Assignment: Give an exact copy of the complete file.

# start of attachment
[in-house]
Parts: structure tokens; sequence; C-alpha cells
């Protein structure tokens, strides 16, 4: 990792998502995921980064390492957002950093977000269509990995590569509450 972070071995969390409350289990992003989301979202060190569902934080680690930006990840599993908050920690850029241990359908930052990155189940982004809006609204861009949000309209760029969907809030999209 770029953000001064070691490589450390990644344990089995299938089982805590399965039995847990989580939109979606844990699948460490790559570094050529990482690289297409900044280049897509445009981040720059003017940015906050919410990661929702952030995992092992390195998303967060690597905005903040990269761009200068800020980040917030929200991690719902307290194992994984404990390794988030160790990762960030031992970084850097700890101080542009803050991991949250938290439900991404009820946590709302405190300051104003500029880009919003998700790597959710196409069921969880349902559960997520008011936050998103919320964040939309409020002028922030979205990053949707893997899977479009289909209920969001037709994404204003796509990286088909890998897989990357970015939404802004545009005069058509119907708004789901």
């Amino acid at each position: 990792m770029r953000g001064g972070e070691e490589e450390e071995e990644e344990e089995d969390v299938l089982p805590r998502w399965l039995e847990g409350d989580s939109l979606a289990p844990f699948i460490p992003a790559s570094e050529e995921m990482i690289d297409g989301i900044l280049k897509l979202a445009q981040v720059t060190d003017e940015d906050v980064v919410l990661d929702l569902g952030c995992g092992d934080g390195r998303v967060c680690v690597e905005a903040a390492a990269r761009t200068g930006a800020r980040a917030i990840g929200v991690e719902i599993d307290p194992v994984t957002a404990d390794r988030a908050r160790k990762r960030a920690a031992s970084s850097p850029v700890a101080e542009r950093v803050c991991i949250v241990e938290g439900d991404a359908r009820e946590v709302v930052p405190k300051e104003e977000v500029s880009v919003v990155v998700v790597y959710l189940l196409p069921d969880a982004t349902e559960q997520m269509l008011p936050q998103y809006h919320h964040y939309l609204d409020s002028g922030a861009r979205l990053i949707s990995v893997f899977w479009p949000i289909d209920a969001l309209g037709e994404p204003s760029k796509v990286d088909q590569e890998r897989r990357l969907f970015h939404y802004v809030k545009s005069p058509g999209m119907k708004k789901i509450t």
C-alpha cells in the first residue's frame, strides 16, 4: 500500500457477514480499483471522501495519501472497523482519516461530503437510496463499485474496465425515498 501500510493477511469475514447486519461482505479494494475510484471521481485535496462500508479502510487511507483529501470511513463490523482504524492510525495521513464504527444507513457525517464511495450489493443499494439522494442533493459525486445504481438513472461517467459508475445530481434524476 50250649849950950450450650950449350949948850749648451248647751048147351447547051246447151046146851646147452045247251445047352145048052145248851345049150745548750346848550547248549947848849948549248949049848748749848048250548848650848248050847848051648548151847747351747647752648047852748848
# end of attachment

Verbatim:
[in-house]
Parts: structure tokens; sequence; C-alpha cells
């Protein structure tokens, strides 16, 4: 990792998502995921980064390492957002950093977000269509990995590569509450 972070071995969390409350289990992003989301979202060190569902934080680690930006990840599993908050920690850029241990359908930052990155189940982004809006609204861009949000309209760029969907809030999209 770029953000001064070691490589450390990644344990089995299938089982805590399965039995847990989580939109979606844990699948460490790559570094050529990482690289297409900044280049897509445009981040720059003017940015906050919410990661929702952030995992092992390195998303967060690597905005903040990269761009200068800020980040917030929200991690719902307290194992994984404990390794988030160790990762960030031992970084850097700890101080542009803050991991949250938290439900991404009820946590709302405190300051104003500029880009919003998700790597959710196409069921969880349902559960997520008011936050998103919320964040939309409020002028922030979205990053949707893997899977479009289909209920969001037709994404204003796509990286088909890998897989990357970015939404802004545009005069058509119907708004789901």
């Amino acid at each position: 990792m770029r953000g001064g972070e070691e490589e450390e071995e990644e344990e089995d969390v299938l089982p805590r998502w399965l039995e847990g409350d989580s939109l979606a289990p844990f699948i460490p992003a790559s570094e050529e995921m990482i690289d297409g989301i900044l280049k897509l979202a445009q981040v720059t060190d003017e940015d906050v980064v919410l990661d929702l569902g952030c995992g092992d934080g390195r998303v967060c680690v690597e905005a903040a390492a990269r761009t200068g930006a800020r980040a917030i990840g929200v991690e719902i599993d307290p194992v994984t957002a404990d390794r988030a908050r160790k990762r960030a920690a031992s970084s850097p850029v700890a101080e542009r950093v803050c991991i949250v241990e938290g439900d991404a359908r009820e946590v709302v930052p405190k300051e104003e977000v500029s880009v919003v990155v998700v790597y959710l189940l196409p069921d969880a982004t349902e559960q997520m269509l008011p936050q998103y809006h919320h964040y939309l609204d409020s002028g922030a861009r979205l990053i949707s990995v893997f899977w479009p949000i289909d209920a969001l309209g037709e994404p204003s760029k796509v990286d088909q590569e890998r897989r990357l969907f970015h939404y802004v809030k545009s005069p058509g999209m119907k708004k789901i509450t």
C-alpha cells in the first residue's frame, strides 16, 4: 500500500457477514480499483471522501495519501472497523482519516461530503437510496463499485474496465425515498 501500510493477511469475514447486519461482505479494494475510484471521481485535496462500508479502510487511507483529501470511513463490523482504524492510525495521513464504527444507513457525517464511495450489493443499494439522494442533493459525486445504481438513472461517467459508475445530481434524476 50250649849950950450450650950449350949948850749648451248647751048147351447547051246447151046146851646147452045247251445047352145048052145248851345049150745548750346848550547248549947848849948549248949049848748749848048250548848650848248050847848051648548151847747351747647752648047852748848